COOKING VIDEO: Hibiscus Punch | The Nibble Webzine Of Food Adventures - The Nibble Webzine Of Food Adventures COOKING VIDEO: Hibiscus Punch | The Nibble Webzine Of Food Adventures
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COOKING VIDEO: Hibiscus Punch

  Hibiscus is a popular ingredient in Africa, the Middle East, the Caribbean and Mexico. It’s used in beverages, salads, side dishes and desserts, among other things. It’s way overdue to break out in the U.S.

Along with our Top Pick Of The Week—hibiscus iced tea—try this hibiscus punch, known in Egypt as karkadé (pronounced kar-kah-DAY).

It couldn’t be easier to make the punch. If you can boil water, strain out the hibiscus leaves and add sugar, you’re there.

This recipe in the video doesn’t contain alcohol—Islam, the state religion of Egypt, doesn’t permit alcohol.

You can enjoy it as is, add your favorite white spirit (gin, vodka or tequila, for example), or substitute ginger ale for the alcohol.

  • Watch the video and see how quickly you can whip up an innovative (to Americans) hibiscus punch.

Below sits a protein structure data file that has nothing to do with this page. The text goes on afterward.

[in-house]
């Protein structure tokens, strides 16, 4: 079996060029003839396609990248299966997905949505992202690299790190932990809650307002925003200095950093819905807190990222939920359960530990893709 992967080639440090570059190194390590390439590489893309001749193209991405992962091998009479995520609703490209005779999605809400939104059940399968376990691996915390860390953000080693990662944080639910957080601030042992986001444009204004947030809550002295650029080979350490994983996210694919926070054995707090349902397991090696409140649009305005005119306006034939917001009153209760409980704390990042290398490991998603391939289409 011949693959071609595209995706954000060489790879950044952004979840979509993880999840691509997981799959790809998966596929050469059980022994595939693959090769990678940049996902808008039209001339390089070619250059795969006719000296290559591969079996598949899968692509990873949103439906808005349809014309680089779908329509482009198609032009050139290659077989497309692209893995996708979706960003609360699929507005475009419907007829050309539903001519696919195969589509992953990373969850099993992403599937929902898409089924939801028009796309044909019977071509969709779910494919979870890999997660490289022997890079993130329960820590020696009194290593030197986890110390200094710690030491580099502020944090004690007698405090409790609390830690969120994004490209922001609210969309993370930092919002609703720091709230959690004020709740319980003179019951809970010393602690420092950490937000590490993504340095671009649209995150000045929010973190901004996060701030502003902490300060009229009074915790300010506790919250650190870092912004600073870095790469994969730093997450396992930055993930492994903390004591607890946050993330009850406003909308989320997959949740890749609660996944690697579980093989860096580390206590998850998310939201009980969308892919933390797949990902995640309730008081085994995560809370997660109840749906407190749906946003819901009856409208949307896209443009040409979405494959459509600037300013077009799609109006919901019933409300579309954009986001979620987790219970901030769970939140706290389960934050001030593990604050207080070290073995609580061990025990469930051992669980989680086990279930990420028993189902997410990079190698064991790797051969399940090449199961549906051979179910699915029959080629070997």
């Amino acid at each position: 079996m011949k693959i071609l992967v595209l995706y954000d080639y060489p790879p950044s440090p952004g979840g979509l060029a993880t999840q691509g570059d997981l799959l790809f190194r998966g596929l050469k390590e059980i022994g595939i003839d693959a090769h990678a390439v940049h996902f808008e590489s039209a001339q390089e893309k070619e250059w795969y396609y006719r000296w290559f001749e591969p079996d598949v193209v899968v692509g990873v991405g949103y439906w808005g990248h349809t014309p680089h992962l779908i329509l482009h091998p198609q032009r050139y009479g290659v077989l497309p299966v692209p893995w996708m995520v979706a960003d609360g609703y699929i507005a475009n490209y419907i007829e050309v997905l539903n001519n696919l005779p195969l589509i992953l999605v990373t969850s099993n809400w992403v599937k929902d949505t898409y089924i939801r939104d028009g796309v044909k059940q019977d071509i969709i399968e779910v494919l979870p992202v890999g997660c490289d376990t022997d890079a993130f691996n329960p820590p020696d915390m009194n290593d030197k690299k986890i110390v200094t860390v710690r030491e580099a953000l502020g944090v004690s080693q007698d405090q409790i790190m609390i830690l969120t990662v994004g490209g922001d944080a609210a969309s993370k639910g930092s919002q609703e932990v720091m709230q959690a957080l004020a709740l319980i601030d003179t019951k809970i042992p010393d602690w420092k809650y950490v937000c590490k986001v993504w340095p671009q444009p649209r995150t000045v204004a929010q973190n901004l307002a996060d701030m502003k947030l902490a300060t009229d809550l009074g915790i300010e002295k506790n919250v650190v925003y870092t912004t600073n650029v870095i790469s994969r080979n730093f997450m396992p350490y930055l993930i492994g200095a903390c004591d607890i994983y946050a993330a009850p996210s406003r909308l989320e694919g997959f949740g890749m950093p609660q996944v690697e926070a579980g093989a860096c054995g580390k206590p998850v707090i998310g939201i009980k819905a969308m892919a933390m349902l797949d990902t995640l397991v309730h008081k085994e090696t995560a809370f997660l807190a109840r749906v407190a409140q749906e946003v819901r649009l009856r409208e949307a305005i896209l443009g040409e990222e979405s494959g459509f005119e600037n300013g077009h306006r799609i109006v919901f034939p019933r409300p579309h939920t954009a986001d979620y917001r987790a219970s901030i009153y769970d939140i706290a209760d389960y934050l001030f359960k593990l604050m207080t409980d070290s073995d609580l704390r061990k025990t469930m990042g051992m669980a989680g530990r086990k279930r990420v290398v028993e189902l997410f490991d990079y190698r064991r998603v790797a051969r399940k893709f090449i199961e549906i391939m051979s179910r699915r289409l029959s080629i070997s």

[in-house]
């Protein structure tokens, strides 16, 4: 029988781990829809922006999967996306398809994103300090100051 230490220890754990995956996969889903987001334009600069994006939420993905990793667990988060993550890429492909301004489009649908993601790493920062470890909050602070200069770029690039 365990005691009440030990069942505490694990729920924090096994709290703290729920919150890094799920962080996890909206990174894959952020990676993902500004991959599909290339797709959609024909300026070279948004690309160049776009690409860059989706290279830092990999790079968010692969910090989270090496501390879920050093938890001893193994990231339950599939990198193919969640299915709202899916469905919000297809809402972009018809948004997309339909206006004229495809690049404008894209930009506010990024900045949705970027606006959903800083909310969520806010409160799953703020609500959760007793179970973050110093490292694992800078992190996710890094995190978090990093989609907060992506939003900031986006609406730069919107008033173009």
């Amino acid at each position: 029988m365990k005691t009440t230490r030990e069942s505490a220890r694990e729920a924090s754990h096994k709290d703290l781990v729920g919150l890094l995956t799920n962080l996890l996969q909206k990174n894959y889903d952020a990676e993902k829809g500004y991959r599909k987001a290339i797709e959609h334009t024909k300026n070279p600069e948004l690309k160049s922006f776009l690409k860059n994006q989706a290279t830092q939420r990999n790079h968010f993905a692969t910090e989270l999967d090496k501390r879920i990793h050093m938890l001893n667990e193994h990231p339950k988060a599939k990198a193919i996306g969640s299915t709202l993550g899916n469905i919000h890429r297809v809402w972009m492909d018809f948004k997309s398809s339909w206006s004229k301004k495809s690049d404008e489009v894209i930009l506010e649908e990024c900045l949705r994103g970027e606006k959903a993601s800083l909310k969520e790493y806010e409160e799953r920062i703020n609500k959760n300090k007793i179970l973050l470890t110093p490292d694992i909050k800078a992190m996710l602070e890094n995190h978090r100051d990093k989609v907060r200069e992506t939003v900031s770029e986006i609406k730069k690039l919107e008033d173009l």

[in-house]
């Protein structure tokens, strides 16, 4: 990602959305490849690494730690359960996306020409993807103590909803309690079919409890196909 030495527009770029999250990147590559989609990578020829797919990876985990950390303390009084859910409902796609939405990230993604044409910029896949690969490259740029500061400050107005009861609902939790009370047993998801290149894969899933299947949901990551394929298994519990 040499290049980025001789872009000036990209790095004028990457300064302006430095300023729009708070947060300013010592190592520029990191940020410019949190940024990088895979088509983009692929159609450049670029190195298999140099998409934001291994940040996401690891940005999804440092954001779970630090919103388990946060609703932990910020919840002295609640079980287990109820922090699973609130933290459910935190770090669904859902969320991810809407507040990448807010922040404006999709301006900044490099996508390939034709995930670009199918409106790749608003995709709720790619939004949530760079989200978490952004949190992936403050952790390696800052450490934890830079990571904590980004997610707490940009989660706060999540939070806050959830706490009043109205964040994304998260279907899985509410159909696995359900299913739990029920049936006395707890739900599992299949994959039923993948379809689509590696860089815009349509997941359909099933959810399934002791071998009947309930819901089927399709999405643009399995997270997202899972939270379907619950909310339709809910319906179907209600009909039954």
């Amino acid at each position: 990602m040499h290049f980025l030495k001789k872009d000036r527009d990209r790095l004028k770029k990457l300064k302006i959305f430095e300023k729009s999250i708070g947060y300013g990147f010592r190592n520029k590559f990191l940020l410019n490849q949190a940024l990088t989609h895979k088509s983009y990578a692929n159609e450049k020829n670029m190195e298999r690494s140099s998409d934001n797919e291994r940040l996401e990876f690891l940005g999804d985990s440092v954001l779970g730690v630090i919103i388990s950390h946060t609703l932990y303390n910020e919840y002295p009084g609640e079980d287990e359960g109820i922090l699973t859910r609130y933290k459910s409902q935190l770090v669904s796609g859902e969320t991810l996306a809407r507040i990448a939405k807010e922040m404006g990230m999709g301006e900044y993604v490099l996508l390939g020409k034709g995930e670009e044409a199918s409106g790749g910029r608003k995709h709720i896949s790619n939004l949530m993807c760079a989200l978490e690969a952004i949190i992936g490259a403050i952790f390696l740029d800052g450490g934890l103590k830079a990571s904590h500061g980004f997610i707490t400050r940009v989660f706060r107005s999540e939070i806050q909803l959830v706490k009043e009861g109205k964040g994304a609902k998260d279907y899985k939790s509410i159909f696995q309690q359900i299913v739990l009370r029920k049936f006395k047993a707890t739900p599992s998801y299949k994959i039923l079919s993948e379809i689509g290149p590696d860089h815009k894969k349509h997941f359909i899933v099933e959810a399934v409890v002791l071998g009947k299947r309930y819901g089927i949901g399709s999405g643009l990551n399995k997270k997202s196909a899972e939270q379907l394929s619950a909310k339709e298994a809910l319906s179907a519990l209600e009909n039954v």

• Make a saké hibiscus punch by adapting one of these saké punch recipes, or make the hibiscus punch recipe below (beneath the video).


  • 3 quarts water
  • 1/2 inch fresh ginger, finely sliced
  • 1-1/2 cups dried hibiscus flowers*
  • 1-1/2 cups sugar
  • Juice from one large lime
  • Optional: 1 cup alcohol (gin, vodka or tequila)
  • Optional: Lime wedges for garnish
    *Look for them at Latin or Caribbean markets. Also called roselle, flor de Jamaica and red sorrel, among other names. You can also buy it in an affordable bulk size online.

    1. Bring water and ginger to a boil. Remove from heat and add hibiscus flowers.
    2. Slowly stir in sugar until it has dissolved. Let steep 15 minutes.
    3. Strain into a large pot or a gallon pitcher. Add lime juice and set aside to cool.
    4. Refrigerate. When ready to serve, transfer to a pitcher. Serve over ice.

    NIBBLE TIP: You can make ice cubes from some of the punch, so the ice doesn’t dilute the drink.

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